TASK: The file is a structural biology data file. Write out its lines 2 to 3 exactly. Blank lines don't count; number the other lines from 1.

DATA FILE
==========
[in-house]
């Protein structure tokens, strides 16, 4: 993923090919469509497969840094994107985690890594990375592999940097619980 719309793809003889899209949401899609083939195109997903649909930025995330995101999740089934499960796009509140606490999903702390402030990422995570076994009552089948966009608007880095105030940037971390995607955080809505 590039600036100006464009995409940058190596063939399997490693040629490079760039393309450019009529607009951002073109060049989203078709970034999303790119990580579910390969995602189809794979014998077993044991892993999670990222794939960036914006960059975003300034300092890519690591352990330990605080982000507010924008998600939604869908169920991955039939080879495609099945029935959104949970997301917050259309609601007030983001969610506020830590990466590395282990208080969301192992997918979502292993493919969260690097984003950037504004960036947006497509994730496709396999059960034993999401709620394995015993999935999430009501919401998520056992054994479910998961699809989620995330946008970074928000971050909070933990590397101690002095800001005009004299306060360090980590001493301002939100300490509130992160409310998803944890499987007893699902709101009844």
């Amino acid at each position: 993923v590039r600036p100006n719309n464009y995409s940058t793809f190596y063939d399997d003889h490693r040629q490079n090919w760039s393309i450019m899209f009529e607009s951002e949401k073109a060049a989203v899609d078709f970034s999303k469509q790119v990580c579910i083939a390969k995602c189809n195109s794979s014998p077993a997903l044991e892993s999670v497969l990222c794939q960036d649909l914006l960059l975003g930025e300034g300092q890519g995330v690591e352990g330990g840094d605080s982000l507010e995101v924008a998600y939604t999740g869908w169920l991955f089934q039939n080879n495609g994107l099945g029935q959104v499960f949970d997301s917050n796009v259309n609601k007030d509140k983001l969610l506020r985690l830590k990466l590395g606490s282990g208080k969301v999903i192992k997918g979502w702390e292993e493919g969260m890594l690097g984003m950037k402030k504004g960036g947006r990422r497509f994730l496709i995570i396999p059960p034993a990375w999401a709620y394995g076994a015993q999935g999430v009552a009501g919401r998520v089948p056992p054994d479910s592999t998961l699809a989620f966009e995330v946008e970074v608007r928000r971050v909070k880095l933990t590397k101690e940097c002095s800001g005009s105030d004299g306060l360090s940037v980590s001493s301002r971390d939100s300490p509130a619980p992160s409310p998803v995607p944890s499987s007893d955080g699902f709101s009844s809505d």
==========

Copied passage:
């Protein structure tokens, strides 16, 4: 993923090919469509497969840094994107985690890594990375592999940097619980 719309793809003889899209949401899609083939195109997903649909930025995330995101999740089934499960796009509140606490999903702390402030990422995570076994009552089948966009608007880095105030940037971390995607955080809505 590039600036100006464009995409940058190596063939399997490693040629490079760039393309450019009529607009951002073109060049989203078709970034999303790119990580579910390969995602189809794979014998077993044991892993999670990222794939960036914006960059975003300034300092890519690591352990330990605080982000507010924008998600939604869908169920991955039939080879495609099945029935959104949970997301917050259309609601007030983001969610506020830590990466590395282990208080969301192992997918979502292993493919969260690097984003950037504004960036947006497509994730496709396999059960034993999401709620394995015993999935999430009501919401998520056992054994479910998961699809989620995330946008970074928000971050909070933990590397101690002095800001005009004299306060360090980590001493301002939100300490509130992160409310998803944890499987007893699902709101009844």
């Amino acid at each position: 993923v590039r600036p100006n719309n464009y995409s940058t793809f190596y063939d399997d003889h490693r040629q490079n090919w760039s393309i450019m899209f009529e607009s951002e949401k073109a060049a989203v899609d078709f970034s999303k469509q790119v990580c579910i083939a390969k995602c189809n195109s794979s014998p077993a997903l044991e892993s999670v497969l990222c794939q960036d649909l914006l960059l975003g930025e300034g300092q890519g995330v690591e352990g330990g840094d605080s982000l507010e995101v924008a998600y939604t999740g869908w169920l991955f089934q039939n080879n495609g994107l099945g029935q959104v499960f949970d997301s917050n796009v259309n609601k007030d509140k983001l969610l506020r985690l830590k990466l590395g606490s282990g208080k969301v999903i192992k997918g979502w702390e292993e493919g969260m890594l690097g984003m950037k402030k504004g960036g947006r990422r497509f994730l496709i995570i396999p059960p034993a990375w999401a709620y394995g076994a015993q999935g999430v009552a009501g919401r998520v089948p056992p054994d479910s592999t998961l699809a989620f966009e995330v946008e970074v608007r928000r971050v909070k880095l933990t590397k101690e940097c002095s800001g005009s105030d004299g306060l360090s940037v980590s001493s301002r971390d939100s300490p509130a619980p992160s409310p998803v995607p944890s499987s007893d955080g699902f709101s009844s809505d």